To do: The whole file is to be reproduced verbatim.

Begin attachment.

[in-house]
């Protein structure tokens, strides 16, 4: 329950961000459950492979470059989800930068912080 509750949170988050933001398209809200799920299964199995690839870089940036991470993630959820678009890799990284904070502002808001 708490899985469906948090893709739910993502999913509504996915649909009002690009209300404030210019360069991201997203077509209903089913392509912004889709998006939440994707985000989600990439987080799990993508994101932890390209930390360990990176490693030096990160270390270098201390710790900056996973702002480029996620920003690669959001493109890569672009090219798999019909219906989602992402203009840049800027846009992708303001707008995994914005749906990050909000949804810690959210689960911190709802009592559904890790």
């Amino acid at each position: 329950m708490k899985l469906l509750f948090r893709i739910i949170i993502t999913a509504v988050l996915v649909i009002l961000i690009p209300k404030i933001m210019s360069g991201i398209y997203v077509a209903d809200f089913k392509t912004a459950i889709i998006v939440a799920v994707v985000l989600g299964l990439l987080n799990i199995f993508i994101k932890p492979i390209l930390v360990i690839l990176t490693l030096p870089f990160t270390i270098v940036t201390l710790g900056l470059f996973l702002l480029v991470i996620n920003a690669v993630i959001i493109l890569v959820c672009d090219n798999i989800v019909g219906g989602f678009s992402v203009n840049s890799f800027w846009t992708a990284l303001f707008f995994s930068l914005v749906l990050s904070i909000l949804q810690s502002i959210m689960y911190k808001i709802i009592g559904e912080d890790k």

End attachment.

[in-house]
């Protein structure tokens, strides 16, 4: 329950961000459950492979470059989800930068912080 509750949170988050933001398209809200799920299964199995690839870089940036991470993630959820678009890799990284904070502002808001 708490899985469906948090893709739910993502999913509504996915649909009002690009209300404030210019360069991201997203077509209903089913392509912004889709998006939440994707985000989600990439987080799990993508994101932890390209930390360990990176490693030096990160270390270098201390710790900056996973702002480029996620920003690669959001493109890569672009090219798999019909219906989602992402203009840049800027846009992708303001707008995994914005749906990050909000949804810690959210689960911190709802009592559904890790």
């Amino acid at each position: 329950m708490k899985l469906l509750f948090r893709i739910i949170i993502t999913a509504v988050l996915v649909i009002l961000i690009p209300k404030i933001m210019s360069g991201i398209y997203v077509a209903d809200f089913k392509t912004a459950i889709i998006v939440a799920v994707v985000l989600g299964l990439l987080n799990i199995f993508i994101k932890p492979i390209l930390v360990i690839l990176t490693l030096p870089f990160t270390i270098v940036t201390l710790g900056l470059f996973l702002l480029v991470i996620n920003a690669v993630i959001i493109l890569v959820c672009d090219n798999i989800v019909g219906g989602f678009s992402v203009n840049s890799f800027w846009t992708a990284l303001f707008f995994s930068l914005v749906l990050s904070i909000l949804q810690s502002i959210m689960y911190k808001i709802i009592g559904e912080d890790k």